Hastings cowgirl looks to keep rodeo alive

HASITNGS, Neb. (KSNB) - Young cowboys and cowgirls are in Hastings for a state rodeo competition, but one doesn't have to travel too far.

Caitlin Tibbs, Hastings rodeo competitor, practices for the Nebraska State High School Finals Rodeo. (Source: Kelsey Dickeson, KSNB)

Caitlin Tibbs, a future senior at Adams Central, qualified for the Nebraska State High School Finals Rodeo for the first time this year. She'll compete in pole bending and barrel riding events.

"My family has a long history of rodeoing," Tibbs said. "That's always inspired me. I'd always go watch my uncle go rope or ride."

Tibbs said she's been riding as long as she can remember. She started riding competitively about four years ago, and practices every day for about three hours.

As a fourth generation rodeo competitor, Tibbs said she wants to keep the family tradition alive and maybe inspire others to try the sport along the way.

"It's kind of apart of our heritage. When we first came here we were all farmers and ranchers, and we'd have to rope and brand. It's just something to keep alive what we use to have," Tibbs said.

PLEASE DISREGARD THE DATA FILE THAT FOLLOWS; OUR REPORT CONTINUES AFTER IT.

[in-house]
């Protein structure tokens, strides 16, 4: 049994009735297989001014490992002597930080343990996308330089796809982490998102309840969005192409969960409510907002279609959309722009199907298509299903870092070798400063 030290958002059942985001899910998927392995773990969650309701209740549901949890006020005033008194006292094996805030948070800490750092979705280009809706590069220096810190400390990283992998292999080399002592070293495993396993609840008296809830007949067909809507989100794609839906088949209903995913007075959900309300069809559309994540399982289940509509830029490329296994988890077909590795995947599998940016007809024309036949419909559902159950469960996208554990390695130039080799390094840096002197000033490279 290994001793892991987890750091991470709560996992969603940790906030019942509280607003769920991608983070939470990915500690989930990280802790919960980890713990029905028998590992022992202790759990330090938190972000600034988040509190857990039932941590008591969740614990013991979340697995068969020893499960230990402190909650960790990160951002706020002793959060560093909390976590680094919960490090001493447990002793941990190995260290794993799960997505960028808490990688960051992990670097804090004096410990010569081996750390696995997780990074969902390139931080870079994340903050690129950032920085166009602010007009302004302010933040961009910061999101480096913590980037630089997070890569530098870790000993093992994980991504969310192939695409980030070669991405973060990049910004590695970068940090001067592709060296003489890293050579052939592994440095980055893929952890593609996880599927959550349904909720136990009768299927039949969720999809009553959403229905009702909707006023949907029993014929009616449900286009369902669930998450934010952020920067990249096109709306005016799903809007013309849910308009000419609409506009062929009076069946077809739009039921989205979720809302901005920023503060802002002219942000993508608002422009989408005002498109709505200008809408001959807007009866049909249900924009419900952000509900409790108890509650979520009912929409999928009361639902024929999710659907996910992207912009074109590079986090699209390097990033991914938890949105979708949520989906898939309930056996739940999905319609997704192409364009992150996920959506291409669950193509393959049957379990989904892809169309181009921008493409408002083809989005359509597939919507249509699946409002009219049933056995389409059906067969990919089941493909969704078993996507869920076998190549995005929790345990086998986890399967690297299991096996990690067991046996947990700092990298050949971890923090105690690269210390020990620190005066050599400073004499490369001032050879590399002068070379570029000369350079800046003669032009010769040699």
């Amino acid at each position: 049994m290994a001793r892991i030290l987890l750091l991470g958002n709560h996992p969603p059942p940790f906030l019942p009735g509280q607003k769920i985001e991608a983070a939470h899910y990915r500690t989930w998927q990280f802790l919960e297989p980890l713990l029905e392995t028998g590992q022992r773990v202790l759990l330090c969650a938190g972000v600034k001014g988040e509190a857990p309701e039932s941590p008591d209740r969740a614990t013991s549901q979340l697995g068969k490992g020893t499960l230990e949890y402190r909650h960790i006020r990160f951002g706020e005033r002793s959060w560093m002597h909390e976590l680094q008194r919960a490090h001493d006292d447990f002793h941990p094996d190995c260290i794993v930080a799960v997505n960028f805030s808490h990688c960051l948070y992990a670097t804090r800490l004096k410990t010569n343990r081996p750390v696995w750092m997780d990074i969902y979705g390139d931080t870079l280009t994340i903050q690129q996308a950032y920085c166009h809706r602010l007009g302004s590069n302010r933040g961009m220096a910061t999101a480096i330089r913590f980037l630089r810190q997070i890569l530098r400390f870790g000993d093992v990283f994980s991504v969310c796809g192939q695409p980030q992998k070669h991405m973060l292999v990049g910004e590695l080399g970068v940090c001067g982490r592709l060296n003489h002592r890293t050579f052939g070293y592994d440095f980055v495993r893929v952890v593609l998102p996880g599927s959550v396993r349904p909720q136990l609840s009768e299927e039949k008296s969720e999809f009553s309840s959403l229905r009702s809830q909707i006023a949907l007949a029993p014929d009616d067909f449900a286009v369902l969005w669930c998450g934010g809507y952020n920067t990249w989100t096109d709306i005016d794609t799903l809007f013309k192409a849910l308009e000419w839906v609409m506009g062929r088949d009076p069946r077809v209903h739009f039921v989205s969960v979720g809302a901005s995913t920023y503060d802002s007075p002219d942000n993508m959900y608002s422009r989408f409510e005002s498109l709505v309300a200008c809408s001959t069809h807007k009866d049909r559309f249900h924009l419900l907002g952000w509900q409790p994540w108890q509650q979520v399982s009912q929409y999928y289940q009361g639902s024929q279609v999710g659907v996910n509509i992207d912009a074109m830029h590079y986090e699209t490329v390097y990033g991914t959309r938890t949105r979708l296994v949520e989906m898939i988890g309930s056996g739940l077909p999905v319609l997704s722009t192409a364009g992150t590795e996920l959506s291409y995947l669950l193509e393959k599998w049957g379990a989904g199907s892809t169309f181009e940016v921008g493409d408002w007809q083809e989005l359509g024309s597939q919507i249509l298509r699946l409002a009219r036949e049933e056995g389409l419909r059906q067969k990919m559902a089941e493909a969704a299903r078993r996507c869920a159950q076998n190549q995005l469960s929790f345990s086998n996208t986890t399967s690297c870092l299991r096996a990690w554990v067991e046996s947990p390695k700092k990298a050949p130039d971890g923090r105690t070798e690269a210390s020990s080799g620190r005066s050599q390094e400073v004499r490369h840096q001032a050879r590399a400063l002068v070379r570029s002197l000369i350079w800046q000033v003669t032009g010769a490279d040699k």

Her dad helps her train and break in their horses. Tibbs will ride two of their three horses in the rodeo this weekend.

She'll ride their newest horse, Apollo, in the pole bending event. Tibbs said they got him two years ago. It took several months for him to get use to her.

"It's really nice to see that. A lot more kids aren't doing the horse thing. The more we can get involved the better off we are," said Dustin Tibbs, her dad.

This is the 19th year the rodeo will be at the Adams County Fairgrounds. There'll be more than 250 high school students from across Nebraska competing to secure a spot in nationals.

There's 12 events this year. They include; bareback riding, saddle bronc riding, tie-down roping, steer wrestling, team roping, breakaway roping, goat tying, pole bending, barrel racing, boys cutting, girls cutting and bull riding.

The competitors need to maintain good grades in order to compete. Another big part of the competition is building a relationship with their horses, who are also their teammates.

"They also learn to care for animals. What they need to do and how to work with them, and how to help them to be the best that they are too," said Trish Hinrichs, rodeo event chair.

Tibbs said her goal is to finish in the top 20.

The rodeo will kick off Thursday at 7:30 a.m. with girls and boys cutting. The other events will start at 10 a.m.

The top four competitors in each event will advance to nationals.